Clients often come to me wanting to get "Power of Attorney" to protect a loved one's finances or health, or both. If the loved one is mentally incapacitated, however, a "Power of Attorney" is not valid. A Power of Attorney is a document that the loved one must sign voluntarily, knowing/understanding what power she is giving away to the Agent (the person protecting her financial and/or medical affairs). A loved one cannot execute a valid Power of Attorney if she is mentally incapacitated and doesn't understand what she is signing!
So how can we protect her interests? In Maryland, a Guardianship Petition will likely be filed under these circumstances. A Guardianship Petition must be filed in the Circuit Court, and a Circuit Court Judge will decide if a Guardian will be appointed for the alleged disabled person. The Guardian can be appointed to manage the loved one's financial affairs (Guardian of the Property), personal, including medical, affairs (Guardian of the Person), or both. This process is very complicated, time-consuming, and expensive. But protections must be in place so that people are not taken advantage of. Imagine if someone tried to gain access to your financial and medical details! You would want protection from the law.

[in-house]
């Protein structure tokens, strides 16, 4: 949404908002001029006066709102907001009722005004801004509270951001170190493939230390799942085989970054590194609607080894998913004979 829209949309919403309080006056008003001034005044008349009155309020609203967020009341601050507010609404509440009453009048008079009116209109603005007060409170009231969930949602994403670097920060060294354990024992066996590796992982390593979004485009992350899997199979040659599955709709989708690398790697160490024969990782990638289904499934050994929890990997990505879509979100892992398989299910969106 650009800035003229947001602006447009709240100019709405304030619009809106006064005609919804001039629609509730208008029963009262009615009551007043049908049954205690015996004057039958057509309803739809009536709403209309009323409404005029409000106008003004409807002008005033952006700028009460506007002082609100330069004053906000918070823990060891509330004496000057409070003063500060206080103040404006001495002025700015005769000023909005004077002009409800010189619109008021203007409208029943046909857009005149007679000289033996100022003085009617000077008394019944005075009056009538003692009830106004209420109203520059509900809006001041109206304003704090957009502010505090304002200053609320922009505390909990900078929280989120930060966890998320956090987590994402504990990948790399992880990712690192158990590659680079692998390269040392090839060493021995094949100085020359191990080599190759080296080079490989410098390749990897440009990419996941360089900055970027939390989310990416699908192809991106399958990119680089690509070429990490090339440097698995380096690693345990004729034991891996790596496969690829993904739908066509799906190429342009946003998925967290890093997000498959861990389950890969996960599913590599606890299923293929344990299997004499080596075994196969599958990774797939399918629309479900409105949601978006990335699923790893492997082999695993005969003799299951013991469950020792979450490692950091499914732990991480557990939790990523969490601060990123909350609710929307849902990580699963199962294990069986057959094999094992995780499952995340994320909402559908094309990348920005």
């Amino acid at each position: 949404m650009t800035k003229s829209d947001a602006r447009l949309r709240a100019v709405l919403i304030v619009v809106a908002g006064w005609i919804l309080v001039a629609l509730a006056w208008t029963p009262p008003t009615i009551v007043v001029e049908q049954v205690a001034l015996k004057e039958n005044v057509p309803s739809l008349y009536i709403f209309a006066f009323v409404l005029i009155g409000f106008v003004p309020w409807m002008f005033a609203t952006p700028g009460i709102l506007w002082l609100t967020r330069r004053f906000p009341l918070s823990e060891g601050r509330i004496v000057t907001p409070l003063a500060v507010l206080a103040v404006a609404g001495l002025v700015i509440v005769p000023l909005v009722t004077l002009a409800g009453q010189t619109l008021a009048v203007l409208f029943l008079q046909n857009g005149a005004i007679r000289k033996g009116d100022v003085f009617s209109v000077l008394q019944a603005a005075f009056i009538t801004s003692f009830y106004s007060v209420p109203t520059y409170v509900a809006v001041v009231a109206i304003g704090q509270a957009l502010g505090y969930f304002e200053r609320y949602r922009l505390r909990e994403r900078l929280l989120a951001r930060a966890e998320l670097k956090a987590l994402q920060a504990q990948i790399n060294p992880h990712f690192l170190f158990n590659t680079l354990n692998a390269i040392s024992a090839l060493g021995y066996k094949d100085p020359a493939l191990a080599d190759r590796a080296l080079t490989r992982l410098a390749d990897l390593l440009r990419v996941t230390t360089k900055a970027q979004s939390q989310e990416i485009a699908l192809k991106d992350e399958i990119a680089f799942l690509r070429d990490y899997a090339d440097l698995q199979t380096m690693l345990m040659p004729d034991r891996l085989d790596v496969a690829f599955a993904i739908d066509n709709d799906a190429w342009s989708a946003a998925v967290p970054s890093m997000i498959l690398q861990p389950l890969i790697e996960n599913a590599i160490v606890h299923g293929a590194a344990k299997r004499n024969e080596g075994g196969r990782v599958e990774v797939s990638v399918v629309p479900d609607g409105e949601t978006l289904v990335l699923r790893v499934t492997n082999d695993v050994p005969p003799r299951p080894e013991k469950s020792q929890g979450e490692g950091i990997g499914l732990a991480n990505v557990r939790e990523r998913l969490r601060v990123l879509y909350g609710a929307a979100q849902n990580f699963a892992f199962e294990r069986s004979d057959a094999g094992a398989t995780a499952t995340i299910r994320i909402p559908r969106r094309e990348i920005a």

The difference between Power of Attorney and Guardianship is essentially that Power of Attorney is relatively easy to get as long as the loved one knows what she is giving away. Guardianship is the last resort for loved ones who are mentally incapacitated (from a disease like Alzheimer's, for example).